Tags

, , , , , , ,

Halloween in my day was a simpler affair..you scrounged through your closets or boxes in the basement to come up with a costume. There was no such thing as spending money on a costume..so choices were somewhat limited.  I went as a gypsy for years. Maybe it was just part of my natural internal calling to be a free spirit and somewhat mysterious, but honestly that was about as wild as you could be and get away with it back in those days. The standard gypsy costume was fairly simple.. a flowing skirt, belt,  flowery blouse,  bandanna for your hair, lots of bangles, and hoop earrings.

Other “classic” closet costumes were cowgirl..bandanna, jeans, boots and a hat; hobo ( I was going to say tramp, but that’s taken on a whole new Halloween meaning these days)…bandanna, stick, ripped pants and your Dad’s old suit coat; a giant baby..adult size blanket sleeper, hair in braids and a rattle; a mom….bathrobe, bandanna tied around some pink curlers (and Lord help you if you came home missing a curler); 50’s girl in a poodle skirt..bandanna to tie your hair back in a pony tail, bobby socks and a poodle skirt..this required that either you had an older sister who had a 50’s theme homecoming party, or your mom had a giant hunk of felt and she was willing to help you sew a poodle on it (luckily my mom was a seamstress AND an artist so my poodles looked more like an actual dog than the “lambs” my friends had on theirs); geisha girl..silk robe with Oriental pattern of some sort, and slippers..and not the best option if the weather was looking bad. Several options were out if you didn’t have a bandanna. And with my intense fear of clowns, that costume never ever hit my radar.

Somewhere along the line, my mom decided that chicken pot pies were her “go to meal” on Halloween. I think it was because she was working by then, and we were always chomping at the bit to get out into the streets to fill our pillow case with as much candy as possible. I always had to take my little brother along with us, but he was athletic and able to keep up..and he was a pretty cool little kid, even if he always fell down and spilled half his candy at some point in the night.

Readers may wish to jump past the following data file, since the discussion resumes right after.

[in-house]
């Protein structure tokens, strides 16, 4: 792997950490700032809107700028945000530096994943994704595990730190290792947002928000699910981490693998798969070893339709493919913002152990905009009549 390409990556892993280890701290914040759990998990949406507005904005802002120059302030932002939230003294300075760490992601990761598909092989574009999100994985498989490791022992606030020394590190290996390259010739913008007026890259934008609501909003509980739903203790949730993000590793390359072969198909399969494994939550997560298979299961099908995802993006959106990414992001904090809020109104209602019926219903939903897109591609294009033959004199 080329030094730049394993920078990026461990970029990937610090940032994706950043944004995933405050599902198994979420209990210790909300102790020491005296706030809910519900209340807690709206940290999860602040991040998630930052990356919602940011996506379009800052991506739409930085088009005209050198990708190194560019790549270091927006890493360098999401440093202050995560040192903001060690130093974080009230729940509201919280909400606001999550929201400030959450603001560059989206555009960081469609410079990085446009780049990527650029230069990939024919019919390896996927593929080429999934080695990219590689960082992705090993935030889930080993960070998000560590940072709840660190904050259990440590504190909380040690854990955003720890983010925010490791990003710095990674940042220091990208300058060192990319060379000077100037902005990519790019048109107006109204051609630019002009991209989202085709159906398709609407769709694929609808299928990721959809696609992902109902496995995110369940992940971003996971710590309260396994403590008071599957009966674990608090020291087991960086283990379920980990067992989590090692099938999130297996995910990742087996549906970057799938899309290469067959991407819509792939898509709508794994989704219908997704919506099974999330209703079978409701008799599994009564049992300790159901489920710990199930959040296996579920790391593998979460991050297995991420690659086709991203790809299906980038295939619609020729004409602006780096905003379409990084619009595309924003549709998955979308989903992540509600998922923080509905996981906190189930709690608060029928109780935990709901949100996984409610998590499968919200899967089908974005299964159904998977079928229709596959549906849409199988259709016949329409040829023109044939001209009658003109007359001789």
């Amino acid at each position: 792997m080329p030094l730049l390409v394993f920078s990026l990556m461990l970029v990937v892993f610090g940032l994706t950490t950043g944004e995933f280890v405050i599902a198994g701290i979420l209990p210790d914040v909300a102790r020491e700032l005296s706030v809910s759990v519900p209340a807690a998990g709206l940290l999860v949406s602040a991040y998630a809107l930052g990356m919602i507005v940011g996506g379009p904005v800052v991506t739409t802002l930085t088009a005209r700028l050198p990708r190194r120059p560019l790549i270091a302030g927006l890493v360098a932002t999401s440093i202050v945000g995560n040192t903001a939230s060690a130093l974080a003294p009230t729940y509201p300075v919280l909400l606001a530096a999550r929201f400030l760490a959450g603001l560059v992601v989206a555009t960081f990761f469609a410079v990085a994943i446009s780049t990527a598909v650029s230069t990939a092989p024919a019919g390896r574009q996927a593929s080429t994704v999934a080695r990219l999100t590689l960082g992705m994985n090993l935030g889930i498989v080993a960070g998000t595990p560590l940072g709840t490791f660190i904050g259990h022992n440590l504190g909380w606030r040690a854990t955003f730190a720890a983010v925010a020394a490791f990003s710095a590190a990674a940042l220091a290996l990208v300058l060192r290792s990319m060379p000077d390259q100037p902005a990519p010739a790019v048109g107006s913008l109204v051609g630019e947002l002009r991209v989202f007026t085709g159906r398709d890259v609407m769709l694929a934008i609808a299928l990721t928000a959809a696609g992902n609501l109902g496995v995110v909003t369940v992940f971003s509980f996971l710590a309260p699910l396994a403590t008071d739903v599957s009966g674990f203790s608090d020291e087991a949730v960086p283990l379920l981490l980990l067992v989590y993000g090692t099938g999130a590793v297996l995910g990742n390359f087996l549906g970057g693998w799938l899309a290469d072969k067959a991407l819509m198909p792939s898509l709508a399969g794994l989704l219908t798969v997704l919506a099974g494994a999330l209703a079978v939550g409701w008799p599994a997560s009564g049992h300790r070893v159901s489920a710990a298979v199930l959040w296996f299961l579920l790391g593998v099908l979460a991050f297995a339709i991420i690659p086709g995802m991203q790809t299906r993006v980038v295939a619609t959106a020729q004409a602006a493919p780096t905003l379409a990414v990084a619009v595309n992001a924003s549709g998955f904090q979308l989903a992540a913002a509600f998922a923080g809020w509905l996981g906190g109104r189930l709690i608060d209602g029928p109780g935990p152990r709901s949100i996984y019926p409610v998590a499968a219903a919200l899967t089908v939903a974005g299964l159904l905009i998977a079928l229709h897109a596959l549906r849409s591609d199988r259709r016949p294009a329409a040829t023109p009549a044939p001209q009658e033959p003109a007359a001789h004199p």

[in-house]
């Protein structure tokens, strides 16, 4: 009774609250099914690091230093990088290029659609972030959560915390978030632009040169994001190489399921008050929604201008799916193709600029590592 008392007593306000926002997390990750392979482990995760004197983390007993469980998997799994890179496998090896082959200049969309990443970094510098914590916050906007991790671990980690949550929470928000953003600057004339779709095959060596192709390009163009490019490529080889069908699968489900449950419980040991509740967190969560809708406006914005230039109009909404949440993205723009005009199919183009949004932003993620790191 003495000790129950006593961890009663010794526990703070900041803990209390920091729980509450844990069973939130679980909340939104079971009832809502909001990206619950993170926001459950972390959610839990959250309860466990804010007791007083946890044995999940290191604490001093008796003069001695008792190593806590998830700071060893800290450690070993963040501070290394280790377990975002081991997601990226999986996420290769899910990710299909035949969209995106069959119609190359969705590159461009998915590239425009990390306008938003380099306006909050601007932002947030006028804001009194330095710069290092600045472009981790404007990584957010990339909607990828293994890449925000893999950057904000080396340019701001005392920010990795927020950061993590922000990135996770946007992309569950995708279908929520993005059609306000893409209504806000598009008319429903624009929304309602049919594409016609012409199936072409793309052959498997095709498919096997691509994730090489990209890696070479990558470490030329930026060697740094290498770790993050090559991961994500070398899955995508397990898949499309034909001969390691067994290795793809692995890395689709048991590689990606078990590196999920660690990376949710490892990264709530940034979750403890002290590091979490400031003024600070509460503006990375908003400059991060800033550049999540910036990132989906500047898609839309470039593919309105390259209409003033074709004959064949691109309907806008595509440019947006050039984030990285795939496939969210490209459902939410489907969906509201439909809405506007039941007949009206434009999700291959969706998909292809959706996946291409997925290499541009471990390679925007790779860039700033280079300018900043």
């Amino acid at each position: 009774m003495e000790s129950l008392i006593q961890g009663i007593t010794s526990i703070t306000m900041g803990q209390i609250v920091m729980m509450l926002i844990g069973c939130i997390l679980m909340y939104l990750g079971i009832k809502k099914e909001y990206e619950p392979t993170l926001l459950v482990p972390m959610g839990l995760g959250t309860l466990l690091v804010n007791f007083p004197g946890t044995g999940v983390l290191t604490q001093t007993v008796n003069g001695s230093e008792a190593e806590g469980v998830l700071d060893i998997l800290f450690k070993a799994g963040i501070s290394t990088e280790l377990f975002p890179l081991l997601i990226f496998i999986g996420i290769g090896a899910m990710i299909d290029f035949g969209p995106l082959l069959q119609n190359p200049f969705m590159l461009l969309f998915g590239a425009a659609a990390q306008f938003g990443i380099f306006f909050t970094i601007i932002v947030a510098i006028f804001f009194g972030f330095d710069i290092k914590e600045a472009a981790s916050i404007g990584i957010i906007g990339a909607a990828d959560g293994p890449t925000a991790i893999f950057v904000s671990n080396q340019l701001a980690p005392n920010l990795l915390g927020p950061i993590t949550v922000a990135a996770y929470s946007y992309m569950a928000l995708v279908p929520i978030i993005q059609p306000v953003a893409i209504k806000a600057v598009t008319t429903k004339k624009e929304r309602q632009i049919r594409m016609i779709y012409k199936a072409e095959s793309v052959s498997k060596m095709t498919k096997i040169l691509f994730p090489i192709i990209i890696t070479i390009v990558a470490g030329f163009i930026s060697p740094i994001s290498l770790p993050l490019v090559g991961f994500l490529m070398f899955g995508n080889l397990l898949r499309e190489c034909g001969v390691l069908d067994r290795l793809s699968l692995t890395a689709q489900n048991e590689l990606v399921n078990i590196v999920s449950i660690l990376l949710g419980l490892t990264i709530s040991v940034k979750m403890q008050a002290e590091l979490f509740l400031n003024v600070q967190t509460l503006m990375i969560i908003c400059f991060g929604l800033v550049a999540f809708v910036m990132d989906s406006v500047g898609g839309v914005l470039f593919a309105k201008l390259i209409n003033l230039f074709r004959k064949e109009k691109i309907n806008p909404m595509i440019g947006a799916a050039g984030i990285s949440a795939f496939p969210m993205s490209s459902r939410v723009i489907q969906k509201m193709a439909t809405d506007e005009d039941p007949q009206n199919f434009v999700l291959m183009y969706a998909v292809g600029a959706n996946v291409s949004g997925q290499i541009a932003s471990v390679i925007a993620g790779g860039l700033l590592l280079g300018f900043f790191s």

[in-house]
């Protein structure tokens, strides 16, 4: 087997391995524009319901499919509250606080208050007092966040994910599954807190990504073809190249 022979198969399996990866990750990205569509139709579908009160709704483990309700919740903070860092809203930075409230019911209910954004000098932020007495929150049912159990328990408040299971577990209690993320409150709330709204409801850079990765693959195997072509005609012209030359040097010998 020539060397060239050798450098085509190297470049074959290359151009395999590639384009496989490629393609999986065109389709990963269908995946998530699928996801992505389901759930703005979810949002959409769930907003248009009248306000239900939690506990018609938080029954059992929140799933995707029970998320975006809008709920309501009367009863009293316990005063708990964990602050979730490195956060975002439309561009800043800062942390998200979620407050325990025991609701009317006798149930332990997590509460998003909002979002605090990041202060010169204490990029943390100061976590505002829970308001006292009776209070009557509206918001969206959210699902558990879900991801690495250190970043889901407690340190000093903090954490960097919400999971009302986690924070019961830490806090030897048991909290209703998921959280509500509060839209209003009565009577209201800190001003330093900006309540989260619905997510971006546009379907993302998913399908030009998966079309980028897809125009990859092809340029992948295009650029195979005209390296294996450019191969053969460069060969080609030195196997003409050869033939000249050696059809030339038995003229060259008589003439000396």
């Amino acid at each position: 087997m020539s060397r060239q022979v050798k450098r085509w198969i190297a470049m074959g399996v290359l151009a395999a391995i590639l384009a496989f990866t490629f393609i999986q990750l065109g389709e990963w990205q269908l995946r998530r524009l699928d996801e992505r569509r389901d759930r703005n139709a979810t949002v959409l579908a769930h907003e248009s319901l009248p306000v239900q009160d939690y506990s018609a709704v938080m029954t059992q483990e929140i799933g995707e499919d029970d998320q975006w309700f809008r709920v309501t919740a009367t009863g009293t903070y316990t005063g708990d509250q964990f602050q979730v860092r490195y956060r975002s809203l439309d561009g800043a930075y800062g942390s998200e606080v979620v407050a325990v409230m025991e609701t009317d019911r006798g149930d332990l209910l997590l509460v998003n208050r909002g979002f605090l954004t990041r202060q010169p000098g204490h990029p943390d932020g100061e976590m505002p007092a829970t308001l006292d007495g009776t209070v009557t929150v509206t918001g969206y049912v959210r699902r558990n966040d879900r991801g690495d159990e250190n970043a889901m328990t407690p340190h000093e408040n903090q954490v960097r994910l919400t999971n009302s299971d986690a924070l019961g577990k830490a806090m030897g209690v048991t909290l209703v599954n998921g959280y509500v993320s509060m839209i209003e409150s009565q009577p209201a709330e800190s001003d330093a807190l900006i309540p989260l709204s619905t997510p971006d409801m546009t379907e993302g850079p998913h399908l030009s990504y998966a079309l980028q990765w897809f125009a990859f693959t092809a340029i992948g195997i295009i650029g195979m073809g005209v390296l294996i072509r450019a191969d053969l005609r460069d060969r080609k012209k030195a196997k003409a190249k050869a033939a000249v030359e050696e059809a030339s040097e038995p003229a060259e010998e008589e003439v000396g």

At some level, she had to know that the chicken in the pot pies was NOT real, and that they were packed with sodium, but I guess she figured that eating them once a year wouldn’t kill us.  I loved the crust and would always eat the crust all the way around the edges first, then the top and then scoop out filling and save the bottom crust for last.

My Dad never allowed us to eat candy, so this was our own chance to get a stash of sweet stuff. Back in the day, kids could trick or treat without a lot of parental supervision..my mom still checked our candy/treats once we got home, searching  for apples with razor blades, poison tainted popcorn balls or unwrapped pieces of candy. We’d have to remember which house gave us the popcorn balls in order to keep them. She was always excited to see lame Halloween treats like toothbrushes, pencils, or erasers. Then she would  grill us about if we’d remembered our manners, telling us she better not hear otherwise from the neighbors.

It only seemed fitting that this year for Halloween, as the twins were getting dressed up for Halloween that we have Paleo Chicken Pot pie.

IMG_0447

Paleo pot pie ingredients simmering in a cast iron skillet

IMG_0448

Top with an almond flour crust and bake in an oven proof dish

IMG_0450

scoop a nice big helping..eat quickly and run out to Trick or Treat

Advertisements